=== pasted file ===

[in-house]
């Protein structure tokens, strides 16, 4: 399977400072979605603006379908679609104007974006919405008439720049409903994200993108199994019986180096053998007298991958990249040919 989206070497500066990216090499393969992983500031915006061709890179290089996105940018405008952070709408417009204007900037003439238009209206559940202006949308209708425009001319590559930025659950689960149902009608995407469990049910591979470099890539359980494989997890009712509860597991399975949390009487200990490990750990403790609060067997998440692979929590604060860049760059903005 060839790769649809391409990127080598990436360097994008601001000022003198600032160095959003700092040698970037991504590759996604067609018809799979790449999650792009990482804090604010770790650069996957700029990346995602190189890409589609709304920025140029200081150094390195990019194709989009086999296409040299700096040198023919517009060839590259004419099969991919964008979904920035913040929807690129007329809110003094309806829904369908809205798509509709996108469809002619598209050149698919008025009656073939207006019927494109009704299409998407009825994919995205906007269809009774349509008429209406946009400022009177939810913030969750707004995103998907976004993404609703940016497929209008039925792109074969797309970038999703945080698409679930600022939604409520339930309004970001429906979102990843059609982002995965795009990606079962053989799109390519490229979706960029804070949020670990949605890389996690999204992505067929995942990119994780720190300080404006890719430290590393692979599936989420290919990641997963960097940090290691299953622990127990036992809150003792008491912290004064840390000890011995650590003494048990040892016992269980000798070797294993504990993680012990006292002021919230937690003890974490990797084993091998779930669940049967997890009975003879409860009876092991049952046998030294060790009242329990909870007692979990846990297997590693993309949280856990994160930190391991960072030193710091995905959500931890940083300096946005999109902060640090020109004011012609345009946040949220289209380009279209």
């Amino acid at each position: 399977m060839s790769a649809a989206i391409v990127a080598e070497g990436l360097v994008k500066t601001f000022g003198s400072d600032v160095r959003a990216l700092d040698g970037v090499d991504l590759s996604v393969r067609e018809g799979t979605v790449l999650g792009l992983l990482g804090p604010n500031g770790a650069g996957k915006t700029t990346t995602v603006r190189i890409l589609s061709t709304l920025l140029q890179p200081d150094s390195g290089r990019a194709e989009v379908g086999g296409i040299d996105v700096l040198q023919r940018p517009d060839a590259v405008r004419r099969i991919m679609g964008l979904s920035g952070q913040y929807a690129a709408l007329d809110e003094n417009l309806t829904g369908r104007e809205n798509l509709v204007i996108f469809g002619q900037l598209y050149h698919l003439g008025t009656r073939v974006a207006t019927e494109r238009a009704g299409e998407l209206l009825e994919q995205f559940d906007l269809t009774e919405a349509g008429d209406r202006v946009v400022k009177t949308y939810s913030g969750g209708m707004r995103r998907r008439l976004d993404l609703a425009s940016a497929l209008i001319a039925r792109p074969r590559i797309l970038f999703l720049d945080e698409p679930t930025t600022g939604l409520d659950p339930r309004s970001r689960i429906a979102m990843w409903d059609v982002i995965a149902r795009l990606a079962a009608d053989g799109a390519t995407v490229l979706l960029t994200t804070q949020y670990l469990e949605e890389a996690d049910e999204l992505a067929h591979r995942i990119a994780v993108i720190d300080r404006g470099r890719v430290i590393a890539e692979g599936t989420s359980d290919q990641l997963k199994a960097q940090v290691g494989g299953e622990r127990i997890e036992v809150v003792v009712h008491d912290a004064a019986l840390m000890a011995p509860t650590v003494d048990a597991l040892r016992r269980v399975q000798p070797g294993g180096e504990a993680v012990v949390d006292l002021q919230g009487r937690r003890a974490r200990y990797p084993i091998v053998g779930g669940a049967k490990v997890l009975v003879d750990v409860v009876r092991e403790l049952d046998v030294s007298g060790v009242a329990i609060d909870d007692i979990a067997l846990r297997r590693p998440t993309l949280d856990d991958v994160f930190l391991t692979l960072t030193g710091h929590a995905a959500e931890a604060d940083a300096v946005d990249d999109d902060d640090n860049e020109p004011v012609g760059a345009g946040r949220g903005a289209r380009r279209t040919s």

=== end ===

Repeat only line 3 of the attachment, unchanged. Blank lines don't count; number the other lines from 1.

């Amino acid at each position: 399977m060839s790769a649809a989206i391409v990127a080598e070497g990436l360097v994008k500066t601001f000022g003198s400072d600032v160095r959003a990216l700092d040698g970037v090499d991504l590759s996604v393969r067609e018809g799979t979605v790449l999650g792009l992983l990482g804090p604010n500031g770790a650069g996957k915006t700029t990346t995602v603006r190189i890409l589609s061709t709304l920025l140029q890179p200081d150094s390195g290089r990019a194709e989009v379908g086999g296409i040299d996105v700096l040198q023919r940018p517009d060839a590259v405008r004419r099969i991919m679609g964008l979904s920035g952070q913040y929807a690129a709408l007329d809110e003094n417009l309806t829904g369908r104007e809205n798509l509709v204007i996108f469809g002619q900037l598209y050149h698919l003439g008025t009656r073939v974006a207006t019927e494109r238009a009704g299409e998407l209206l009825e994919q995205f559940d906007l269809t009774e919405a349509g008429d209406r202006v946009v400022k009177t949308y939810s913030g969750g209708m707004r995103r998907r008439l976004d993404l609703a425009s940016a497929l209008i001319a039925r792109p074969r590559i797309l970038f999703l720049d945080e698409p679930t930025t600022g939604l409520d659950p339930r309004s970001r689960i429906a979102m990843w409903d059609v982002i995965a149902r795009l990606a079962a009608d053989g799109a390519t995407v490229l979706l960029t994200t804070q949020y670990l469990e949605e890389a996690d049910e999204l992505a067929h591979r995942i990119a994780v993108i720190d300080r404006g470099r890719v430290i590393a890539e692979g599936t989420s359980d290919q990641l997963k199994a960097q940090v290691g494989g299953e622990r127990i997890e036992v809150v003792v009712h008491d912290a004064a019986l840390m000890a011995p509860t650590v003494d048990a597991l040892r016992r269980v399975q000798p070797g294993g180096e504990a993680v012990v949390d006292l002021q919230g009487r937690r003890a974490r200990y990797p084993i091998v053998g779930g669940a049967k490990v997890l009975v003879d750990v409860v009876r092991e403790l049952d046998v030294s007298g060790v009242a329990i609060d909870d007692i979990a067997l846990r297997r590693p998440t993309l949280d856990d991958v994160f930190l391991t692979l960072t030193g710091h929590a995905a959500e931890a604060d940083a300096v946005d990249d999109d902060d640090n860049e020109p004011v012609g760059a345009g946040r949220g903005a289209r380009r279209t040919s």